Irish budget carrier, Ryanair, has carried out its threat to move its single based aircraft away from Copenhagen Airport as its disagreement with Danish unions continues. With effect from today (July 14, 2015) the single Boeing 737-800 has been transferred to Kaunas where the aircraft will continue to fly to/from Copenhagen from the Lithuanian city. The same day, Ryanair also announced the closure of its other Danish base in the city of Billund.
After Danish Unions rejected Ryanair’s offer to suspend their threatened sympathy action at Copenhagen airport (from July 18, 2015), despite the fact that these Unions admit that they have no members among Ryanair’s Copenhagen pilots or cabin crew, the low-cost carrier has decided to take a strong stance.
The move enables the carrier to maintain its network operations but without any Danish Collective Agreement, which would have restricted its operations from the Danish capital by making it difficult for the aircraft to refuel and arrangements to be made to handle aircraft, despite the airline’s pay and conditions for its pilots and cabin crew better than the standards set under the agreement.
“By moving the aircraft outside of Denmark, these blockades will now be illegal and so the Danish Unions have achieved nothing other than to export highly paid Danish jobs (and taxes) overseas,” said Ryanair’s head of personnel, Eddie Wilson.
He described the actions of the unions as an “anti-competitive ‘closed shop’,” which have previously played a role in the collapse of Danish carriers such as Maersk Air and Sterling Airlines as the unions are “unable to adapt to modern air travel where customers want low fares and efficiency not high costs, unionised inflexibility and inefficiencies”.
Ryanair announced its plans to establish the Copenhagen base in October last year as it continues to develop its network offering from primary airports to support business as well as leisure demand. The airline opened the base on March 18, 2015 with the single 737-800 but it planned to grow to three aircraft by the end of this year, delivering around one million passengers per annum from its second base in Denmark.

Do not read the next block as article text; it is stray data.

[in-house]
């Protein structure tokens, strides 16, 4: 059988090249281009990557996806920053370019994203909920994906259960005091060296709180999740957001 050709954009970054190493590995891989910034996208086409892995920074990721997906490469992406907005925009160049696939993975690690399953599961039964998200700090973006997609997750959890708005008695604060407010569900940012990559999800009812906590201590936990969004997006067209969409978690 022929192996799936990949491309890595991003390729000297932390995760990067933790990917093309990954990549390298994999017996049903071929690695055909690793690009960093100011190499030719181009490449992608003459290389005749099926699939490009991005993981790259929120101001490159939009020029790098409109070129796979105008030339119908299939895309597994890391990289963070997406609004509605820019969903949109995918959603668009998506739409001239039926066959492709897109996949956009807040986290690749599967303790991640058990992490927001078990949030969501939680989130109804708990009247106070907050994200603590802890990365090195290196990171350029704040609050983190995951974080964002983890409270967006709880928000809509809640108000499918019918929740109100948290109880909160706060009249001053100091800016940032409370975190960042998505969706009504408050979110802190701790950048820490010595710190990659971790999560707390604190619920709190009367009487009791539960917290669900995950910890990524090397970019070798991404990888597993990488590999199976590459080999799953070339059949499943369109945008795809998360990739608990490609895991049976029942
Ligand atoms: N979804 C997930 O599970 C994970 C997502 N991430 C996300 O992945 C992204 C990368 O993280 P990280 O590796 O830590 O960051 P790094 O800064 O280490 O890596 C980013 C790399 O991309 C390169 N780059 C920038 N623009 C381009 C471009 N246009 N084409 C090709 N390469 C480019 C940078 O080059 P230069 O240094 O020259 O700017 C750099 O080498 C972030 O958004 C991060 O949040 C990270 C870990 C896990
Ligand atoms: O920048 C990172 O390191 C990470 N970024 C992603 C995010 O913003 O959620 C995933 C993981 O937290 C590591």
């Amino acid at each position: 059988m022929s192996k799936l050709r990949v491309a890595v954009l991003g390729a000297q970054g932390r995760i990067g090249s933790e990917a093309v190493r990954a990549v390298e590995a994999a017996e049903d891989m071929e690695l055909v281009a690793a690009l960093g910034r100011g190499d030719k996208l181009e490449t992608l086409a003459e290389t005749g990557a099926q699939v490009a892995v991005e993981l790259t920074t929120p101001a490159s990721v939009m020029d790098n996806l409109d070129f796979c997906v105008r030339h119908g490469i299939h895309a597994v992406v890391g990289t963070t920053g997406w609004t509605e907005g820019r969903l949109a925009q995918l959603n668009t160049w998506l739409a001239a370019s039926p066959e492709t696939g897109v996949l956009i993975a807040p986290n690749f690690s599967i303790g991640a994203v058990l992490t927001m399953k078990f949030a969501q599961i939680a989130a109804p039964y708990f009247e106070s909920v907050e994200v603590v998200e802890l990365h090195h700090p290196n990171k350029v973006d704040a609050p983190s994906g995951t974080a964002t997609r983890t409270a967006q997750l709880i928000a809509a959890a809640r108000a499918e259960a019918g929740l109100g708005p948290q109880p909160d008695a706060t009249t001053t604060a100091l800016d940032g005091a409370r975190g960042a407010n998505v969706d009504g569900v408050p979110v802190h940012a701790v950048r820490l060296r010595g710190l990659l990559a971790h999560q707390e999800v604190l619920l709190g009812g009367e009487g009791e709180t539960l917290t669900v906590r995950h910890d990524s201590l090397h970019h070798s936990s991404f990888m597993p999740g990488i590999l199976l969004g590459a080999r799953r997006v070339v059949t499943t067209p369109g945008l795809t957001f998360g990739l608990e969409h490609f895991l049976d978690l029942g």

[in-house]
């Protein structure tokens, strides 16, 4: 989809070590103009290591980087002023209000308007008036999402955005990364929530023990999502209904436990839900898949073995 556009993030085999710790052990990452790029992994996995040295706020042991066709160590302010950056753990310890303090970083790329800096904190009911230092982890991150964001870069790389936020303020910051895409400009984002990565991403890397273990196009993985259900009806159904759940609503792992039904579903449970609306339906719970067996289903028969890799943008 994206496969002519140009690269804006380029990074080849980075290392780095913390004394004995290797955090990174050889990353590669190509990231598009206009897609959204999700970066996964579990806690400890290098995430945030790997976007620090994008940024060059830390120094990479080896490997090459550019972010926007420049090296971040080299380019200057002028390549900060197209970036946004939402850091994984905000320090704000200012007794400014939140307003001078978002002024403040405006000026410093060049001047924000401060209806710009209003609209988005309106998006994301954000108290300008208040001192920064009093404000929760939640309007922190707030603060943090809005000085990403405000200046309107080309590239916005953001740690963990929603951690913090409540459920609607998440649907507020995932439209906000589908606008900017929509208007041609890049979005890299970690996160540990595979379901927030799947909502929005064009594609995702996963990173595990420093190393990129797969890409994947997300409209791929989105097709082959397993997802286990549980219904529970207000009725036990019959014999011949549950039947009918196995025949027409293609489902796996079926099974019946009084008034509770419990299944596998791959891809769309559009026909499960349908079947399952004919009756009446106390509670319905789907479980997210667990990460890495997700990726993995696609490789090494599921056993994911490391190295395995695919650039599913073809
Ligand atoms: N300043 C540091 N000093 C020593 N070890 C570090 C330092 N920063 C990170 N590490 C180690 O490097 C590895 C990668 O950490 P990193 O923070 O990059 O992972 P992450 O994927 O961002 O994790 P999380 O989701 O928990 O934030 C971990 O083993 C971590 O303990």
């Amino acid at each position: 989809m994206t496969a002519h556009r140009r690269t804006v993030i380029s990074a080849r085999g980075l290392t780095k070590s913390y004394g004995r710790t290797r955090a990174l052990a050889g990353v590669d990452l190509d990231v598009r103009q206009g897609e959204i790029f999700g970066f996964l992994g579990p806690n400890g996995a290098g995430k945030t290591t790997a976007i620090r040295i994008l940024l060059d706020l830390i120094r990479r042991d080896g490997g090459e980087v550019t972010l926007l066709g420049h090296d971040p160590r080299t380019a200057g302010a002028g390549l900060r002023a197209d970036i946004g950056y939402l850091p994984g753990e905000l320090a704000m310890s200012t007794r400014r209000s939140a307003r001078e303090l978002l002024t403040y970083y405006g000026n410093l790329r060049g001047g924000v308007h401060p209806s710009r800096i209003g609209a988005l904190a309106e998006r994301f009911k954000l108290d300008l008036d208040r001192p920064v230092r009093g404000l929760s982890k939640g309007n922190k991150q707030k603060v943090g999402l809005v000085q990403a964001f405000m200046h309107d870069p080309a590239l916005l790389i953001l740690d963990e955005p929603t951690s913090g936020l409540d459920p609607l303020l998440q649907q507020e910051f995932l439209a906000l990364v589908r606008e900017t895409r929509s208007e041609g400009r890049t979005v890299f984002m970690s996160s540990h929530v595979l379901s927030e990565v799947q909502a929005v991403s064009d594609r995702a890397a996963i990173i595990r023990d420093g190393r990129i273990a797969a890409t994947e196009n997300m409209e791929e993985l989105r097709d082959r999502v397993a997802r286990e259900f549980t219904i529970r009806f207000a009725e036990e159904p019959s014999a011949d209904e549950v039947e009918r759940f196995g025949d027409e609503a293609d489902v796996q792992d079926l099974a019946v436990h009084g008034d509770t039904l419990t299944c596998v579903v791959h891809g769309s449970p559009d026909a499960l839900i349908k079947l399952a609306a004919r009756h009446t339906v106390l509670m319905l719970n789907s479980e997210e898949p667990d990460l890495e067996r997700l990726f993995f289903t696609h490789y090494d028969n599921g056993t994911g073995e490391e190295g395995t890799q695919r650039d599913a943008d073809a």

Although Copenhagen was a new city market for Ryanair, the carrier does have experience in serving the destination and for a while had marketed its flights into Malmo, Sweden as also serving the Danish market thanks to the easy access between the two locations thanks to Øresund Bridge that the links them.
“This is a black day for the Danish economy,” said Wilson. “Here you have Danish Unions destroying highly paid jobs for Danish pilots and cabin crew here in Copenhagen with the sole effect that those jobs now get exported overseas yet the fights to/from Copenhagen, the low fares and the competition with SAS will continue.”
Ryanair said it remains fully committed to serving Copenhagen, but will continue to do so via aircraft stationed at other European bases. It currently offers links to the Danish capital from Bergamo, Dublin, Kaunus, London Luton and Warsaw Modlin, while flights from Alicante, Brussels Charleroi, Budapest, Cologne/Bonn, Edinburgh, Madrid, Malaga, Rome and Stockholm Skavsta are due to commence this winter.
“Ryanair will continue to grow in Copenhagen airport. All of these flights will now take place on aircraft based outside of Denmark which demonstrates that the Danish model, cannot work in the airline industry where the aircraft and jobs are mobile,” said Wilson.
“We will continue to work with our partners in Copenhagen airport and Danish tourism as we invest in and grow traffic in Denmark, and we hope in time the Danish Unions will find a way to support high paid job creation here in Copenhagen instead of wasting time and money exporting Danish jobs overseas,” he added.
Meanwhile, at Billund the airline’s based aircraft will be transferred to London Stansted and Dublin. Ryanair plans to continue to operate 12 of its 14 summer routes to and from Billund, but will cut its four winter routes down to just one with services to Budapest, Malaga and Tenerife being dropped, leaving a link to London as the only surviving service. In the process Ryanair’s activities at Billund will be cut in half from around 700,000 annual passengers to just over 300,000.
“We sincerely regret any inconvenience caused to our people and our customers by this week’s base closures in Copenhagen and Billund, however the Danish unions have made clear that as long as we have any base in Denmark they intend to engage in secondary strikes,” added Wilson.
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